@Temperance wrote:
Is it naïve of me to suggest that those whom nordmann dismisses contemptuously as being of "the religious mind" refers only to those who remain fixed in the early Stages?

I was not contemptuous, and most certainly not dismissive. Though your choice of phrase in describing my point above rather confirms what I mean when I talk about offence as presumed by the religious mind.
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PostSubject: Re: The Tumbleweed Suite   Sun 27 Mar 2016, 16:24

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PostSubject: Re: The Tumbleweed Suite   Sun 27 Mar 2016, 16:45

Is that the extent of my choice?

I actually do not understand contempt, and never have, especially when it is used against concepts. I reserve mine for legitimate targets. And while I might despair at much of what I regard in people at times it is, I have found, usually transitory. Neither is a genuinely useful emotion if one seeks answers to anything, let alone very real dilemmas with an equally very real propensity to impact on one's own welfare.

You have reacted to one sentence of mine and ignored all the other points I made, of which that sentence was simply one part of one point. The issue as I see it (and stated above) was how we as a community in the broadest sense can avoid crimes of hate directed at us all by a few within that community. And the crucial point, I felt, was that any answer to that dilemma has to arise from a full appreciation of all the facts pertaining to it, even those painful to contemplate, one of which is a dangerous sense of grievance fuelled by and couched in religiosity and subversion of ethos it often produces. To do this, by definition, the approach to a solution has to transcend this susceptibility and all that engenders it.
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Temperance
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PostSubject: Re: The Tumbleweed Suite   Sun 27 Mar 2016, 17:49

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PostSubject: Re: The Tumbleweed Suite   Sun 27 Mar 2016, 18:05

But I think we're all in agreement with you there, Temp, ... it has indeed generally been an unusually difficult, worrying, depressing, and rather emotional Easter.
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PostSubject: Re: The Tumbleweed Suite   Sun 27 Mar 2016, 18:57

I don't want to rain on this parade of misery's company but I've had a lovely Easter. There were 8 of the family around for Sunday roast which was a sensationally tender slow-roasted shoulder of lamb with roast potatoes, baked carrots and steamed greens. And the jus gravy was just to die for. Choice of wines - whites from Italy and Argentina and an exquisite French red. I had the red. And later there was pavlova.

We all then watched Watership Down on the telly. Perfect!

(Time to lighten this thread back up again methinks.)
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PostSubject: Re: The Tumbleweed Suite   Sun 27 Mar 2016, 19:42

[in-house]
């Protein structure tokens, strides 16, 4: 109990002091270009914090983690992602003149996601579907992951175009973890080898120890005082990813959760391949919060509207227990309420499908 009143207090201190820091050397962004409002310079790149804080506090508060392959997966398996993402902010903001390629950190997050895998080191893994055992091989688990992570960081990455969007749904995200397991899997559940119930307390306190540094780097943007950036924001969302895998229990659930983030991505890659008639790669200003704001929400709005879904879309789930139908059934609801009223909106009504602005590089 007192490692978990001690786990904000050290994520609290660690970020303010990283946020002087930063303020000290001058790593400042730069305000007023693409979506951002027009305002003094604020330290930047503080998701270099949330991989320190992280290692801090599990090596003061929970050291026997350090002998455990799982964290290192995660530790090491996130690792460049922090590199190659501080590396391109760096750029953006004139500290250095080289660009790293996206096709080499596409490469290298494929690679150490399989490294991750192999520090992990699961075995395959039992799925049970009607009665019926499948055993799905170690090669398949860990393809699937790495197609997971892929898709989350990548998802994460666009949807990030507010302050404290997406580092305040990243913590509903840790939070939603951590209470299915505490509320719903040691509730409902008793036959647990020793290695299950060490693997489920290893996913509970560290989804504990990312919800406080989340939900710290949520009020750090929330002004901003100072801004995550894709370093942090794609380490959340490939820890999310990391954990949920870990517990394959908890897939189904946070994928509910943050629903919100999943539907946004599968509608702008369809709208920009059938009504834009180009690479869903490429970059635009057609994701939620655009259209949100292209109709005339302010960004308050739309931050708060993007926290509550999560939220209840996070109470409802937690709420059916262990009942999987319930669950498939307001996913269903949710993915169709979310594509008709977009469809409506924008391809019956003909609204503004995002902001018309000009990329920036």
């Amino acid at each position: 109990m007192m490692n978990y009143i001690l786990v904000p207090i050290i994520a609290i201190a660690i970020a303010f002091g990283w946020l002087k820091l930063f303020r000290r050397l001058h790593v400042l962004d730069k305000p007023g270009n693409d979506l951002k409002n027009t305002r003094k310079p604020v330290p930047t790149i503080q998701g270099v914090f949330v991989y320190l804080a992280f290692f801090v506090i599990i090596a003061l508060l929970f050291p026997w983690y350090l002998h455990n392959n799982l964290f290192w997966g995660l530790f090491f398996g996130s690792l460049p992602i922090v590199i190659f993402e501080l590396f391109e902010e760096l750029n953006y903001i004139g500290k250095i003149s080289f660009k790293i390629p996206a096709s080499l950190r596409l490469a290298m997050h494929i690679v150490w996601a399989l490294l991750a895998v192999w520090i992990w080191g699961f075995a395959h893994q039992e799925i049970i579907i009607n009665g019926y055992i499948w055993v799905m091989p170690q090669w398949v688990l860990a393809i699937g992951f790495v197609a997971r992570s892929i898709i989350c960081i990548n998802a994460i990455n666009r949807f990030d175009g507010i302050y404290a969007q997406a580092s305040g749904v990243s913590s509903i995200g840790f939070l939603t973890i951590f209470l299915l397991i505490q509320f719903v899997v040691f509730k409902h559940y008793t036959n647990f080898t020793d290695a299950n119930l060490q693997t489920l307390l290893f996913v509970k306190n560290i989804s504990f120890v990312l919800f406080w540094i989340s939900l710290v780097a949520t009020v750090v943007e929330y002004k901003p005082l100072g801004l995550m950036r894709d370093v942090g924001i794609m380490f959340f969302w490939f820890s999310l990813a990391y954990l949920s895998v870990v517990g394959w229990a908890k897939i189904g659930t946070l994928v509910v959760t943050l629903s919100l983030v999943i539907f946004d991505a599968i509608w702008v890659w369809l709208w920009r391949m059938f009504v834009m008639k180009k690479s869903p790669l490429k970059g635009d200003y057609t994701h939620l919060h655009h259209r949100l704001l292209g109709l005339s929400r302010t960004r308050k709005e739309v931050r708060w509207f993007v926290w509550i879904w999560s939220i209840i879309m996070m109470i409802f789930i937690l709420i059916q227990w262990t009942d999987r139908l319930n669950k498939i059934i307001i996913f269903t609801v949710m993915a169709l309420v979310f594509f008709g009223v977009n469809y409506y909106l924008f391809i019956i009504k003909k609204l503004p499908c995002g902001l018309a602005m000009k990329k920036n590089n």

I've been on Watership Down - you walk around it to get to Ladle Hill (marked above, with WD on the right). The unfinished hill fort on its summit, which you can plainly see here, was abandoned for unknown reasons well into its construction so it has been of immense value in working out how such Iron Age forts were built.

Didn't see a single rabbit, so maybe Richard Adams' story is simply all made up Smile

Had a pleasant Easter too, by the way. Though no lamb - winter lambing hasn't even begun here yet. Made do with Easter Chicken instead.
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PostSubject: Re: The Tumbleweed Suite   Sun 27 Mar 2016, 20:52

That rings true nordmann about Richard Adams. As a historian and novelist he gets top marks for philology but nul points for zoology. I went rambling with friends along the downs marking the Berkshire/Hampshire boundary around 1979 or 1980 and although we didn't get on to Watership Down itself we saw it from a distance and neither did we see a single rabbit or even a hare all day. Lots of pig farms in that neck of the woods if I remember with corresponding pig farm fragrance.
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PostSubject: Re: The Tumbleweed Suite   Sun 27 Mar 2016, 23:49

@Vizzer wrote:
That rings true nordmann about Richard Adams. As a historian and novelist he gets top marks for philology but nul points for zoology. I went rambling with friends along the downs marking the Berkshire/Hampshire boundary around 1979 or 1980 and although we didn't get on to Watership Down itself we saw it from a distance and neither did we see a single rabbit or even a hare all day. Lots of pig farms in that neck of the woods if I remember with corresponding pig farm fragrance.
IIRC he based his rabbits on a book - this one I think
The Private Life of the Rabbit: An Account of the Life History and Social Behavior of the Wild Rabbit - R M Lockley.
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PostSubject: Re: The Tumbleweed Suite   Mon 28 Mar 2016, 11:31

I ate chocolate eggs and watched the Boat Race(s)
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PostSubject: Re: The Tumbleweed Suite   Mon 28 Mar 2016, 13:53

It isn't even Easter here yet, it is still lent.
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PostSubject: Re: The Tumbleweed Suite   Mon 28 Mar 2016, 14:03

@Islanddawn wrote:
It isn't even Easter here yet, it is still lent.


I looked it up ID. Greek Orthodox Easter is 29th April to 2nd May this year.

That means Easter Monday is the same day as the May Day holiday.

Higgledy-piggledy dates.

I noticed at the weekend the Irish Republic held the centenary celebrations for the Easter Rising, although the actual centenary is the 24th April.
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PostSubject: Re: The Tumbleweed Suite   Mon 28 Mar 2016, 14:19

@Islanddawn wrote:
It isn't even Easter here yet, it is still lent.

That's why I gave you a recipe for Lenten Eggs as dish of the day for yesterday's Easter Sunday, if you follow me. Wink